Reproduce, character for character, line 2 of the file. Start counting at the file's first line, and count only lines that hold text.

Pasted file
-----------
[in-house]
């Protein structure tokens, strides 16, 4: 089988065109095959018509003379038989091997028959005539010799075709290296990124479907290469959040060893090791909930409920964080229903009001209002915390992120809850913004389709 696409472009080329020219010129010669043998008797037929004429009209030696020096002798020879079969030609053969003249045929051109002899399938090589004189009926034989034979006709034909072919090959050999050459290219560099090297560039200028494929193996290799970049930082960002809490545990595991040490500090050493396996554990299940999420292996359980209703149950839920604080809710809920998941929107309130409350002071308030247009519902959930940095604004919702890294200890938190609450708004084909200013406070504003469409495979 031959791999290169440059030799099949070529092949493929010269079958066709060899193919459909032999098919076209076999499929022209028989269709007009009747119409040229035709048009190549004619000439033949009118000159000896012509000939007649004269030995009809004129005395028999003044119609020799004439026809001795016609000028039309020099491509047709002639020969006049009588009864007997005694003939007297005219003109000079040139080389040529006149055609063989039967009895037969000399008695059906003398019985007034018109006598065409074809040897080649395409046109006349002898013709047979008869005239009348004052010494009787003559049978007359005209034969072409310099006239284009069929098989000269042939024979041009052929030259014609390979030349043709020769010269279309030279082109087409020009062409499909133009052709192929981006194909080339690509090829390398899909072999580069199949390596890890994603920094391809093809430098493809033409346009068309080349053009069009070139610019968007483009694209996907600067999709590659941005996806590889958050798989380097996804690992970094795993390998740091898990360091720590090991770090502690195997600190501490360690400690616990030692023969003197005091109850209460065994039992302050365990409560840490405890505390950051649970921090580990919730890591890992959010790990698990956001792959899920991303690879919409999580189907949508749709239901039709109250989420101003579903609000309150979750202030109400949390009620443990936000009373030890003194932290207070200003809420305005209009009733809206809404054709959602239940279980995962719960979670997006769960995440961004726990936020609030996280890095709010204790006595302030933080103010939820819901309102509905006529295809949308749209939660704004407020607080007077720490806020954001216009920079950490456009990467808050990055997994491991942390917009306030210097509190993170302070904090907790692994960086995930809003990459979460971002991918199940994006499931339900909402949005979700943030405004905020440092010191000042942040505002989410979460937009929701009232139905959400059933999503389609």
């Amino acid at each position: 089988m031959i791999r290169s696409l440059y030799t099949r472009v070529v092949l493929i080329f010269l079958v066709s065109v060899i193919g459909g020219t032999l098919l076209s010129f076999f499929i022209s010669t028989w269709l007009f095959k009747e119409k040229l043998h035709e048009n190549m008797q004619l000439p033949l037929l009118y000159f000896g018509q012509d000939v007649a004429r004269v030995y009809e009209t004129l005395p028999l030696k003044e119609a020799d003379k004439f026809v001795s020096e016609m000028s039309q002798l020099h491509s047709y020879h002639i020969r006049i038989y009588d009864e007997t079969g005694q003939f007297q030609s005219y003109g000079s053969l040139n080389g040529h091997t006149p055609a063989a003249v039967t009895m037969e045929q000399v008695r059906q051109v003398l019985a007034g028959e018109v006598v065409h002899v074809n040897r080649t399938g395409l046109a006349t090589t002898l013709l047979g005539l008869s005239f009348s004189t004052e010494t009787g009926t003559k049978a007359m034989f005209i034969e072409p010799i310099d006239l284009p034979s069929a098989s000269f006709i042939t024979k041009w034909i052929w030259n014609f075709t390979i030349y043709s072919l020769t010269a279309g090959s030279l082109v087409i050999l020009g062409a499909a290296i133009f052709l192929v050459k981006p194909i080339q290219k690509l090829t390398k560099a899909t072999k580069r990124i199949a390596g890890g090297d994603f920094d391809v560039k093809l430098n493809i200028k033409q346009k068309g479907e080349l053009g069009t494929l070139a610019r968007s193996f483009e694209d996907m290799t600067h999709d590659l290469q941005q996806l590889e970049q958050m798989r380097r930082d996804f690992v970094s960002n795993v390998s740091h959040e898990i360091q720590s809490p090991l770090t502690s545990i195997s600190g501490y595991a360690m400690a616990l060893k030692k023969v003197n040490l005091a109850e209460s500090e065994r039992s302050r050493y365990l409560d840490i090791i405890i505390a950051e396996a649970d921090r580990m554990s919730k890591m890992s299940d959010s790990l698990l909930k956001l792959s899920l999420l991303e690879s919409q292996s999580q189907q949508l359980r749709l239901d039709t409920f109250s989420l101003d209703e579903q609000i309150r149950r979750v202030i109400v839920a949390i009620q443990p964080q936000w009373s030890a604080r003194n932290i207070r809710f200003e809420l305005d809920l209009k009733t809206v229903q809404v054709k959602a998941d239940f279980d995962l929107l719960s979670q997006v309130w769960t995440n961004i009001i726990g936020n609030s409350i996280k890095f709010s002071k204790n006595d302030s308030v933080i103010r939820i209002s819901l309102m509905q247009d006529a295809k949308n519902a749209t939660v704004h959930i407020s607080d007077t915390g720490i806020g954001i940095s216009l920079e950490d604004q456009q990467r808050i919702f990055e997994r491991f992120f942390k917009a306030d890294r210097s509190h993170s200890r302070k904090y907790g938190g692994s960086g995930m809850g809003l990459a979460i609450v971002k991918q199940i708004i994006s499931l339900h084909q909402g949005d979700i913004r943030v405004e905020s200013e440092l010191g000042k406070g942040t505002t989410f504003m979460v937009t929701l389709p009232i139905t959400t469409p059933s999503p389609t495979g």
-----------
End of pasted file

């Protein structure tokens, strides 16, 4: 089988065109095959018509003379038989091997028959005539010799075709290296990124479907290469959040060893090791909930409920964080229903009001209002915390992120809850913004389709 696409472009080329020219010129010669043998008797037929004429009209030696020096002798020879079969030609053969003249045929051109002899399938090589004189009926034989034979006709034909072919090959050999050459290219560099090297560039200028494929193996290799970049930082960002809490545990595991040490500090050493396996554990299940999420292996359980209703149950839920604080809710809920998941929107309130409350002071308030247009519902959930940095604004919702890294200890938190609450708004084909200013406070504003469409495979 031959791999290169440059030799099949070529092949493929010269079958066709060899193919459909032999098919076209076999499929022209028989269709007009009747119409040229035709048009190549004619000439033949009118000159000896012509000939007649004269030995009809004129005395028999003044119609020799004439026809001795016609000028039309020099491509047709002639020969006049009588009864007997005694003939007297005219003109000079040139080389040529006149055609063989039967009895037969000399008695059906003398019985007034018109006598065409074809040897080649395409046109006349002898013709047979008869005239009348004052010494009787003559049978007359005209034969072409310099006239284009069929098989000269042939024979041009052929030259014609390979030349043709020769010269279309030279082109087409020009062409499909133009052709192929981006194909080339690509090829390398899909072999580069199949390596890890994603920094391809093809430098493809033409346009068309080349053009069009070139610019968007483009694209996907600067999709590659941005996806590889958050798989380097996804690992970094795993390998740091898990360091720590090991770090502690195997600190501490360690400690616990030692023969003197005091109850209460065994039992302050365990409560840490405890505390950051649970921090580990919730890591890992959010790990698990956001792959899920991303690879919409999580189907949508749709239901039709109250989420101003579903609000309150979750202030109400949390009620443990936000009373030890003194932290207070200003809420305005209009009733809206809404054709959602239940279980995962719960979670997006769960995440961004726990936020609030996280890095709010204790006595302030933080103010939820819901309102509905006529295809949308749209939660704004407020607080007077720490806020954001216009920079950490456009990467808050990055997994491991942390917009306030210097509190993170302070904090907790692994960086995930809003990459979460971002991918199940994006499931339900909402949005979700943030405004905020440092010191000042942040505002989410979460937009929701009232139905959400059933999503389609």